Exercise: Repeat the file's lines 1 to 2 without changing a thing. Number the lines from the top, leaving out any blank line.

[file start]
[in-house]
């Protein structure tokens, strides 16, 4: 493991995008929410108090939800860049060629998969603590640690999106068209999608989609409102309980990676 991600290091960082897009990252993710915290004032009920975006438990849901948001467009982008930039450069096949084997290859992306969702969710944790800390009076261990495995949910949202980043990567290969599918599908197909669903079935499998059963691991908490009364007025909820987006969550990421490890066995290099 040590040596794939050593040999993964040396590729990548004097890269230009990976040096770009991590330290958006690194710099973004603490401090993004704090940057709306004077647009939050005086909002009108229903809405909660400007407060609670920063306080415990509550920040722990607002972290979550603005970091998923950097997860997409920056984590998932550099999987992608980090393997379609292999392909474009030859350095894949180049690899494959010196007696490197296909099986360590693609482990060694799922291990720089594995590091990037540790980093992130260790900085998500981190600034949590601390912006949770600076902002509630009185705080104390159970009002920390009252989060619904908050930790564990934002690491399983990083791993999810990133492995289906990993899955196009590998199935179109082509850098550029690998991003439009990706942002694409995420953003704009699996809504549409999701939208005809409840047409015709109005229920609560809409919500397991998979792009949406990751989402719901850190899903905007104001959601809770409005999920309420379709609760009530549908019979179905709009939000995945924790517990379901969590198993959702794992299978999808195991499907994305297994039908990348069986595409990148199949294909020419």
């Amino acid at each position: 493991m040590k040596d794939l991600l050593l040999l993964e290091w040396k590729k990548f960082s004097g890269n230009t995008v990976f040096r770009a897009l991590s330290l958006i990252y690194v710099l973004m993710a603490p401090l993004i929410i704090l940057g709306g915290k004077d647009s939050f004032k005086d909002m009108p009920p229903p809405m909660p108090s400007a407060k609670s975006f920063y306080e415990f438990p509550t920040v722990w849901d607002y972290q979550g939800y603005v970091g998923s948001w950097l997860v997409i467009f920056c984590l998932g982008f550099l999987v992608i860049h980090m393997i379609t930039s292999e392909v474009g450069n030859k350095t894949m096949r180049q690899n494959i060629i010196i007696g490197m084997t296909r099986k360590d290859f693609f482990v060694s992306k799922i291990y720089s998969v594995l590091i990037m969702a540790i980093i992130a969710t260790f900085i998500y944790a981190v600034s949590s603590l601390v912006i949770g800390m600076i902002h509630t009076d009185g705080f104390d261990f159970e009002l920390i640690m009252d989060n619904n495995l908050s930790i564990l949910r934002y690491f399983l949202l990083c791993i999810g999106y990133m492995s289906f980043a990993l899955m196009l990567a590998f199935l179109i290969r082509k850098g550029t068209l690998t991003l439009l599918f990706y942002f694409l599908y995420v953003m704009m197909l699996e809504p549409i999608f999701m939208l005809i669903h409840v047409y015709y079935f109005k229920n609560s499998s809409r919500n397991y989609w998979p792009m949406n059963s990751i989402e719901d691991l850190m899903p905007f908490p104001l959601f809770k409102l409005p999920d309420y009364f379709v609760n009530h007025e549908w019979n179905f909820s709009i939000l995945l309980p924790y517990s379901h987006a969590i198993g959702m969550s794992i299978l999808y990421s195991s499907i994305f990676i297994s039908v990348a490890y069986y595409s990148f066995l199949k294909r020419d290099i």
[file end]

[in-house]
């Protein structure tokens, strides 16, 4: 493991995008929410108090939800860049060629998969603590640690999106068209999608989609409102309980990676 991600290091960082897009990252993710915290004032009920975006438990849901948001467009982008930039450069096949084997290859992306969702969710944790800390009076261990495995949910949202980043990567290969599918599908197909669903079935499998059963691991908490009364007025909820987006969550990421490890066995290099 040590040596794939050593040999993964040396590729990548004097890269230009990976040096770009991590330290958006690194710099973004603490401090993004704090940057709306004077647009939050005086909002009108229903809405909660400007407060609670920063306080415990509550920040722990607002972290979550603005970091998923950097997860997409920056984590998932550099999987992608980090393997379609292999392909474009030859350095894949180049690899494959010196007696490197296909099986360590693609482990060694799922291990720089594995590091990037540790980093992130260790900085998500981190600034949590601390912006949770600076902002509630009185705080104390159970009002920390009252989060619904908050930790564990934002690491399983990083791993999810990133492995289906990993899955196009590998199935179109082509850098550029690998991003439009990706942002694409995420953003704009699996809504549409999701939208005809409840047409015709109005229920609560809409919500397991998979792009949406990751989402719901850190899903905007104001959601809770409005999920309420379709609760009530549908019979179905709009939000995945924790517990379901969590198993959702794992299978999808195991499907994305297994039908990348069986595409990148199949294909020419």